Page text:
Is Frank Underwood trying to shake down Maryland taxpayers? The state’s Gov. Martin O’Malley doesn’t seem too worried, and hopes to keep the show around.
“We have tax credits for a number of important sectors, including life science, biotech, and the like,” O’Malley told TheBlaze. “We understand that every sector would like us to do more in terms of tax credits.”
The “House of Cards” production company is seeking larger subsidies from Maryland, whose taxpayers helped subsidize a total of $26 million for two season of popular Netflix program. O’Malley said he expects his state to keep the shows production.
In a recent letter to O’Malley, the production company threatened to “break down our stage, sets and offices and set up in another state” unless the state provides additional tax credits, the Washington Post reported last week.
“We have done more on film, on life science, biotech, research and development,” O’Malley said. “We hope to keep them. There are a lot of good jobs there. And we hope they continue to film in Maryland. I understand they are very pleased with the work force.”
O’Malley was in Washington for a meeting of the National Governors Association. He spoke to TheBlaze shortly after a meeting at the White House, along with other governors, with President Barack Obama.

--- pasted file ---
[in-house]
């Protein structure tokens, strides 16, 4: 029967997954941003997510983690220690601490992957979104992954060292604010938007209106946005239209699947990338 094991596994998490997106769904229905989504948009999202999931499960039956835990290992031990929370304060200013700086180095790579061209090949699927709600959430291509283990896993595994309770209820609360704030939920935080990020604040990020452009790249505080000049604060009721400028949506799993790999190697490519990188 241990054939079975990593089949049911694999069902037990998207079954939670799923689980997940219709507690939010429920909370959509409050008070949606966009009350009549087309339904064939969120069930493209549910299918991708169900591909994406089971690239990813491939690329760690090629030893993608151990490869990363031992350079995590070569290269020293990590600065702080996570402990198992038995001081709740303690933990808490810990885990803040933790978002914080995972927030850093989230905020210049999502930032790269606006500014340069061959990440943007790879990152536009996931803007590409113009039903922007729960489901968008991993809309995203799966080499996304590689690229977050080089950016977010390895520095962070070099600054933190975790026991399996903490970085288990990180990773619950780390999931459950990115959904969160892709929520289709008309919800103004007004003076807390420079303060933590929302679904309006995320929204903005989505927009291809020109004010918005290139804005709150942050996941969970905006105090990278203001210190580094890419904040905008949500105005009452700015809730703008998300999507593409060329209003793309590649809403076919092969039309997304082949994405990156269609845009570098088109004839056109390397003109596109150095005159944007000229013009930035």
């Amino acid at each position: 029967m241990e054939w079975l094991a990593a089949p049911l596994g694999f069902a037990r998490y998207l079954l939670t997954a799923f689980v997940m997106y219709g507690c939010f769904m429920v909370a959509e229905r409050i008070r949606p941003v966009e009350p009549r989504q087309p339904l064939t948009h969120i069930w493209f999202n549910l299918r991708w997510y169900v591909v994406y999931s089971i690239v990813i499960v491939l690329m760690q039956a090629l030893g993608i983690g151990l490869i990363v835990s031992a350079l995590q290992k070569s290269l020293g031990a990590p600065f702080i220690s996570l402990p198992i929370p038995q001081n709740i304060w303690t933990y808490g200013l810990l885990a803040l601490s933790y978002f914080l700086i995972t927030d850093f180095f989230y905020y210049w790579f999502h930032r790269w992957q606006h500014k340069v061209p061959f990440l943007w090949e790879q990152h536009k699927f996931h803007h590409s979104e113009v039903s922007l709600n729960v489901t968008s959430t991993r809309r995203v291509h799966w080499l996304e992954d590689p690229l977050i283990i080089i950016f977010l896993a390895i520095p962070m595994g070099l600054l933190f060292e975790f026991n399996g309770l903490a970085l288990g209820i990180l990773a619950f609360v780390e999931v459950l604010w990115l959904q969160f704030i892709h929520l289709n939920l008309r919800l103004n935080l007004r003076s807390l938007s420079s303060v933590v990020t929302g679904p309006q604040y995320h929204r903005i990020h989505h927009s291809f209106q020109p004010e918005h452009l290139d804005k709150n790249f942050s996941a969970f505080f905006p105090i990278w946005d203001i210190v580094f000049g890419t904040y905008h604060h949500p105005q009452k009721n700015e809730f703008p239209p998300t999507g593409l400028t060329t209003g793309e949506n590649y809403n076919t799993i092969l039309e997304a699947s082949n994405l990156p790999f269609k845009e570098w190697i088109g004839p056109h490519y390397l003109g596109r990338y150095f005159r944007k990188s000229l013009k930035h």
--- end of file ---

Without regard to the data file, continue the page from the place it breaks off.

“House of Cards” is about the corrupt politician Frank Underwood, played by Kevin Spacey. The fictional show’s storyline is based in Washington, D.C., but films in nearby Maryland.
Production company Media Rights Capital Senior Vice President Charlie Goldstein wrote a letter to both O’Malley and Maryland House of Delegates Speaker Michael E. Busch, both Democrats.
“I wanted you to be aware that we are required to look at other states in which to film on the off chance that the legislation does not pass, or does not cover the amount of tax credits for which we would qualify,” the letter said. “I am sure you can understand that we would not be responsible financiers and a successful production company if we did not have viable options available.”
Asked if he thought he would lose the production of the show, O’Malley said, “I would hope not, but all sectors push for increased credits.”
The show has created nearly 6,000 jobs and pumped more than $250 million into the state economy, the Post reported.
The show received $11 million in tax credits for the first season and $15 million in tax credits for the second seasons. Legislation to increase tax credits for the third season to $18.5 million in tax credits in still in committee, the Post reported.